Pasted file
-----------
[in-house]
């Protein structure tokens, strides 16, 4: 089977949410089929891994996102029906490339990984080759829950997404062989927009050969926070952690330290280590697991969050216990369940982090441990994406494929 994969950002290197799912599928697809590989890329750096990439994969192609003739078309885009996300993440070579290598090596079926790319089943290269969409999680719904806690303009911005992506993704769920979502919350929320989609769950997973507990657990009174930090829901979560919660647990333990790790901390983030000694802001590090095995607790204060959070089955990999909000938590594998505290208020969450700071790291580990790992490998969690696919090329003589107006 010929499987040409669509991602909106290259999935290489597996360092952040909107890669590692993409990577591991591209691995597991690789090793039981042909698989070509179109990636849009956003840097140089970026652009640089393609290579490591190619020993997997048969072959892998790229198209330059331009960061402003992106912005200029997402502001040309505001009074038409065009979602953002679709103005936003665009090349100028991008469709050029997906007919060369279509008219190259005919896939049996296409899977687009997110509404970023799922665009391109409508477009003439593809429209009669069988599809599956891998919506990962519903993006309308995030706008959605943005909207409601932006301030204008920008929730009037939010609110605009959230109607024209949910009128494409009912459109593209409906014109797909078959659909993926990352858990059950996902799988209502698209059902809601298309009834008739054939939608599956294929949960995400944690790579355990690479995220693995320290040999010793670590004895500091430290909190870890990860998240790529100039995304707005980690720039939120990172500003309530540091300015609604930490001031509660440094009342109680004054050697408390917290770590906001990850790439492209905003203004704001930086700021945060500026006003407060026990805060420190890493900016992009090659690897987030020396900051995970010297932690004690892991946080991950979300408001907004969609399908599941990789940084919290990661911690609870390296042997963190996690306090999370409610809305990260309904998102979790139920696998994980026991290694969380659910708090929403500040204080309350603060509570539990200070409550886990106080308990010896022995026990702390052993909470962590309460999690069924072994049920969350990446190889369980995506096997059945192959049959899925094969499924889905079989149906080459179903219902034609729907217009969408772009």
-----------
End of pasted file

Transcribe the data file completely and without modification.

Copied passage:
[in-house]
């Protein structure tokens, strides 16, 4: 089977949410089929891994996102029906490339990984080759829950997404062989927009050969926070952690330290280590697991969050216990369940982090441990994406494929 994969950002290197799912599928697809590989890329750096990439994969192609003739078309885009996300993440070579290598090596079926790319089943290269969409999680719904806690303009911005992506993704769920979502919350929320989609769950997973507990657990009174930090829901979560919660647990333990790790901390983030000694802001590090095995607790204060959070089955990999909000938590594998505290208020969450700071790291580990790992490998969690696919090329003589107006 010929499987040409669509991602909106290259999935290489597996360092952040909107890669590692993409990577591991591209691995597991690789090793039981042909698989070509179109990636849009956003840097140089970026652009640089393609290579490591190619020993997997048969072959892998790229198209330059331009960061402003992106912005200029997402502001040309505001009074038409065009979602953002679709103005936003665009090349100028991008469709050029997906007919060369279509008219190259005919896939049996296409899977687009997110509404970023799922665009391109409508477009003439593809429209009669069988599809599956891998919506990962519903993006309308995030706008959605943005909207409601932006301030204008920008929730009037939010609110605009959230109607024209949910009128494409009912459109593209409906014109797909078959659909993926990352858990059950996902799988209502698209059902809601298309009834008739054939939608599956294929949960995400944690790579355990690479995220693995320290040999010793670590004895500091430290909190870890990860998240790529100039995304707005980690720039939120990172500003309530540091300015609604930490001031509660440094009342109680004054050697408390917290770590906001990850790439492209905003203004704001930086700021945060500026006003407060026990805060420190890493900016992009090659690897987030020396900051995970010297932690004690892991946080991950979300408001907004969609399908599941990789940084919290990661911690609870390296042997963190996690306090999370409610809305990260309904998102979790139920696998994980026991290694969380659910708090929403500040204080309350603060509570539990200070409550886990106080308990010896022995026990702390052993909470962590309460999690069924072994049920969350990446190889369980995506096997059945192959049959899925094969499924889905079989149906080459179903219902034609729907217009969408772009």